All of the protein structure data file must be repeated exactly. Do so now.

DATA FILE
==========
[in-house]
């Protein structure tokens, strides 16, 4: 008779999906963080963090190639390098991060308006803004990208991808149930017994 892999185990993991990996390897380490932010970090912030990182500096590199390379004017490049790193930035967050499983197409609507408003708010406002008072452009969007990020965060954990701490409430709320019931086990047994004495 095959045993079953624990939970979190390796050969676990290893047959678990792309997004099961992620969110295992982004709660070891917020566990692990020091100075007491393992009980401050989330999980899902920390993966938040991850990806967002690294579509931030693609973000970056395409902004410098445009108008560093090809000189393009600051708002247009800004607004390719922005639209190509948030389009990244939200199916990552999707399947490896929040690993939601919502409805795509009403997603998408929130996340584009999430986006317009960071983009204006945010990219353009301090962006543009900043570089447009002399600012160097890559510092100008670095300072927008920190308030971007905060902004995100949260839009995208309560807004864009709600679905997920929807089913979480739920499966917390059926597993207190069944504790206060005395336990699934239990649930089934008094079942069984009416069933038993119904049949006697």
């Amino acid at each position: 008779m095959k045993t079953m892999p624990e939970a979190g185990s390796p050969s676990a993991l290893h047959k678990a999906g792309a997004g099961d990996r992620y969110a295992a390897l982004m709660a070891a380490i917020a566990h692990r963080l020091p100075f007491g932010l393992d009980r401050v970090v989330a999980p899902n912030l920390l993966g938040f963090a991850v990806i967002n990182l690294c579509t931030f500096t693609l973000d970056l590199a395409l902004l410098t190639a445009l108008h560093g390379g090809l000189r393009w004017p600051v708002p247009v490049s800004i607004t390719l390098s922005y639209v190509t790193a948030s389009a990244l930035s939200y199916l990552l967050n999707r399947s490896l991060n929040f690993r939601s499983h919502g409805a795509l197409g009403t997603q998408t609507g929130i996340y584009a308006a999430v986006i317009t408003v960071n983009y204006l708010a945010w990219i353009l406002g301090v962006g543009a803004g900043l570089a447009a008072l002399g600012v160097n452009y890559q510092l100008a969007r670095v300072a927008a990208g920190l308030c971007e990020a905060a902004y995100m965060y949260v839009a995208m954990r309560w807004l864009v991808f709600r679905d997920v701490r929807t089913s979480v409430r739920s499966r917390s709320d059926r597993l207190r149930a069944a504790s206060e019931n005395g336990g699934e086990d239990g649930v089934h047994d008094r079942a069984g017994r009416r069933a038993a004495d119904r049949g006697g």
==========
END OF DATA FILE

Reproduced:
[in-house]
């Protein structure tokens, strides 16, 4: 008779999906963080963090190639390098991060308006803004990208991808149930017994 892999185990993991990996390897380490932010970090912030990182500096590199390379004017490049790193930035967050499983197409609507408003708010406002008072452009969007990020965060954990701490409430709320019931086990047994004495 095959045993079953624990939970979190390796050969676990290893047959678990792309997004099961992620969110295992982004709660070891917020566990692990020091100075007491393992009980401050989330999980899902920390993966938040991850990806967002690294579509931030693609973000970056395409902004410098445009108008560093090809000189393009600051708002247009800004607004390719922005639209190509948030389009990244939200199916990552999707399947490896929040690993939601919502409805795509009403997603998408929130996340584009999430986006317009960071983009204006945010990219353009301090962006543009900043570089447009002399600012160097890559510092100008670095300072927008920190308030971007905060902004995100949260839009995208309560807004864009709600679905997920929807089913979480739920499966917390059926597993207190069944504790206060005395336990699934239990649930089934008094079942069984009416069933038993119904049949006697």
């Amino acid at each position: 008779m095959k045993t079953m892999p624990e939970a979190g185990s390796p050969s676990a993991l290893h047959k678990a999906g792309a997004g099961d990996r992620y969110a295992a390897l982004m709660a070891a380490i917020a566990h692990r963080l020091p100075f007491g932010l393992d009980r401050v970090v989330a999980p899902n912030l920390l993966g938040f963090a991850v990806i967002n990182l690294c579509t931030f500096t693609l973000d970056l590199a395409l902004l410098t190639a445009l108008h560093g390379g090809l000189r393009w004017p600051v708002p247009v490049s800004i607004t390719l390098s922005y639209v190509t790193a948030s389009a990244l930035s939200y199916l990552l967050n999707r399947s490896l991060n929040f690993r939601s499983h919502g409805a795509l197409g009403t997603q998408t609507g929130i996340y584009a308006a999430v986006i317009t408003v960071n983009y204006l708010a945010w990219i353009l406002g301090v962006g543009a803004g900043l570089a447009a008072l002399g600012v160097n452009y890559q510092l100008a969007r670095v300072a927008a990208g920190l308030c971007e990020a905060a902004y995100m965060y949260v839009a995208m954990r309560w807004l864009v991808f709600r679905d997920v701490r929807t089913s979480v409430r739920s499966r917390s709320d059926r597993l207190r149930a069944a504790s206060e019931n005395g336990g699934e086990d239990g649930v089934h047994d008094r079942a069984g017994r009416r069933a038993a004495d119904r049949g006697g």